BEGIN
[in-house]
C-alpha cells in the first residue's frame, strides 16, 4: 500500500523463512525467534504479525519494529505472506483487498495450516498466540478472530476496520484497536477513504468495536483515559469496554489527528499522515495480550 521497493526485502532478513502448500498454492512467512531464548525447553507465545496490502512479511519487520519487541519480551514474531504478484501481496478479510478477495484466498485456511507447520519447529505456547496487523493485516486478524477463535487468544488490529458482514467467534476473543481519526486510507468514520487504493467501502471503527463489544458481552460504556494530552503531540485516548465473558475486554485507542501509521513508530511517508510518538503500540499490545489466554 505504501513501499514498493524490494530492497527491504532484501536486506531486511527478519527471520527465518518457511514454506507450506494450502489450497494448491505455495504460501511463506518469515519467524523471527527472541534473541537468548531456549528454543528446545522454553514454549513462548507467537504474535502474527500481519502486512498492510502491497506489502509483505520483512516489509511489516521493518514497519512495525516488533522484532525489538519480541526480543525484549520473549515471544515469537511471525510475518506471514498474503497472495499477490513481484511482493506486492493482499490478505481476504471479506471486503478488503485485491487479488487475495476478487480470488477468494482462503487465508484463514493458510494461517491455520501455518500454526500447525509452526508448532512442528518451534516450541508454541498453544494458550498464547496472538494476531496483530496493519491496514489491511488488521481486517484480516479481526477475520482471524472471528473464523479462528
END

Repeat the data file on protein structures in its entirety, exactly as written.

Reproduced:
[in-house]
C-alpha cells in the first residue's frame, strides 16, 4: 500500500523463512525467534504479525519494529505472506483487498495450516498466540478472530476496520484497536477513504468495536483515559469496554489527528499522515495480550 521497493526485502532478513502448500498454492512467512531464548525447553507465545496490502512479511519487520519487541519480551514474531504478484501481496478479510478477495484466498485456511507447520519447529505456547496487523493485516486478524477463535487468544488490529458482514467467534476473543481519526486510507468514520487504493467501502471503527463489544458481552460504556494530552503531540485516548465473558475486554485507542501509521513508530511517508510518538503500540499490545489466554 505504501513501499514498493524490494530492497527491504532484501536486506531486511527478519527471520527465518518457511514454506507450506494450502489450497494448491505455495504460501511463506518469515519467524523471527527472541534473541537468548531456549528454543528446545522454553514454549513462548507467537504474535502474527500481519502486512498492510502491497506489502509483505520483512516489509511489516521493518514497519512495525516488533522484532525489538519480541526480543525484549520473549515471544515469537511471525510475518506471514498474503497472495499477490513481484511482493506486492493482499490478505481476504471479506471486503478488503485485491487479488487475495476478487480470488477468494482462503487465508484463514493458510494461517491455520501455518500454526500447525509452526508448532512442528518451534516450541508454541498453544494458550498464547496472538494476531496483530496493519491496514489491511488488521481486517484480516479481526477475520482471524472471528473464523479462528